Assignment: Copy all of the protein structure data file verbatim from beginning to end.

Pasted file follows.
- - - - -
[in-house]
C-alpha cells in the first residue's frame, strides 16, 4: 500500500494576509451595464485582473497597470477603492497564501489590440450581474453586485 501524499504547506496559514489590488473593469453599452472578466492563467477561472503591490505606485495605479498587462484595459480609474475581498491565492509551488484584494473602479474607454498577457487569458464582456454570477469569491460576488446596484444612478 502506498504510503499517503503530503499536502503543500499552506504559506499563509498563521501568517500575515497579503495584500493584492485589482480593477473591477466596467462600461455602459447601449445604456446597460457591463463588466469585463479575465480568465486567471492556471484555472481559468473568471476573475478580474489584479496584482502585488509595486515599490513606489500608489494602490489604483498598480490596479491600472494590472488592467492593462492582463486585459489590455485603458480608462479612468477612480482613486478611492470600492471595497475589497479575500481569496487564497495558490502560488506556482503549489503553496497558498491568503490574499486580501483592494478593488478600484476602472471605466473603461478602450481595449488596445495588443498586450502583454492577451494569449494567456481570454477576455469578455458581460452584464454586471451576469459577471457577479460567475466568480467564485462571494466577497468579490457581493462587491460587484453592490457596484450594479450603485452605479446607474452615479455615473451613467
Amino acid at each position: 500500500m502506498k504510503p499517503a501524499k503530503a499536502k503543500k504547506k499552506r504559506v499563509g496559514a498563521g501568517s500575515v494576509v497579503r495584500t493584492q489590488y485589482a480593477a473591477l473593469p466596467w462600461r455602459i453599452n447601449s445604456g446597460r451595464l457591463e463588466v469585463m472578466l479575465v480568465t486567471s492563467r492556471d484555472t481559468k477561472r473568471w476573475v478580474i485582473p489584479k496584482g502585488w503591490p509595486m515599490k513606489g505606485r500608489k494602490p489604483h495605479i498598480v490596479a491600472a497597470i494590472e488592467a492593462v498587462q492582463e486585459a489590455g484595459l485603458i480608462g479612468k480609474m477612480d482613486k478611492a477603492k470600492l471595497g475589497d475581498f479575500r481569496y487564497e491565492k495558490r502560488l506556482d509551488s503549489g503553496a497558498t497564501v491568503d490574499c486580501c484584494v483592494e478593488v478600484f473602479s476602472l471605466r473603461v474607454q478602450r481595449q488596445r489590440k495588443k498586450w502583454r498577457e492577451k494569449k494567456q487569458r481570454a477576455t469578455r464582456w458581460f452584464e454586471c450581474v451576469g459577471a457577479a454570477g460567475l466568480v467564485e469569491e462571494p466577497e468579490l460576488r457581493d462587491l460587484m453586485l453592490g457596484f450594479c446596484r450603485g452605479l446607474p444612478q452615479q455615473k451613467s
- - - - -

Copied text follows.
[in-house]
C-alpha cells in the first residue's frame, strides 16, 4: 500500500494576509451595464485582473497597470477603492497564501489590440450581474453586485 501524499504547506496559514489590488473593469453599452472578466492563467477561472503591490505606485495605479498587462484595459480609474475581498491565492509551488484584494473602479474607454498577457487569458464582456454570477469569491460576488446596484444612478 502506498504510503499517503503530503499536502503543500499552506504559506499563509498563521501568517500575515497579503495584500493584492485589482480593477473591477466596467462600461455602459447601449445604456446597460457591463463588466469585463479575465480568465486567471492556471484555472481559468473568471476573475478580474489584479496584482502585488509595486515599490513606489500608489494602490489604483498598480490596479491600472494590472488592467492593462492582463486585459489590455485603458480608462479612468477612480482613486478611492470600492471595497475589497479575500481569496487564497495558490502560488506556482503549489503553496497558498491568503490574499486580501483592494478593488478600484476602472471605466473603461478602450481595449488596445495588443498586450502583454492577451494569449494567456481570454477576455469578455458581460452584464454586471451576469459577471457577479460567475466568480467564485462571494466577497468579490457581493462587491460587484453592490457596484450594479450603485452605479446607474452615479455615473451613467
Amino acid at each position: 500500500m502506498k504510503p499517503a501524499k503530503a499536502k503543500k504547506k499552506r504559506v499563509g496559514a498563521g501568517s500575515v494576509v497579503r495584500t493584492q489590488y485589482a480593477a473591477l473593469p466596467w462600461r455602459i453599452n447601449s445604456g446597460r451595464l457591463e463588466v469585463m472578466l479575465v480568465t486567471s492563467r492556471d484555472t481559468k477561472r473568471w476573475v478580474i485582473p489584479k496584482g502585488w503591490p509595486m515599490k513606489g505606485r500608489k494602490p489604483h495605479i498598480v490596479a491600472a497597470i494590472e488592467a492593462v498587462q492582463e486585459a489590455g484595459l485603458i480608462g479612468k480609474m477612480d482613486k478611492a477603492k470600492l471595497g475589497d475581498f479575500r481569496y487564497e491565492k495558490r502560488l506556482d509551488s503549489g503553496a497558498t497564501v491568503d490574499c486580501c484584494v483592494e478593488v478600484f473602479s476602472l471605466r473603461v474607454q478602450r481595449q488596445r489590440k495588443k498586450w502583454r498577457e492577451k494569449k494567456q487569458r481570454a477576455t469578455r464582456w458581460f452584464e454586471c450581474v451576469g459577471a457577479a454570477g460567475l466568480v467564485e469569491e462571494p466577497e468579490l460576488r457581493d462587491l460587484m453586485l453592490g457596484f450594479c446596484r450603485g452605479l446607474p444612478q452615479q455615473k451613467s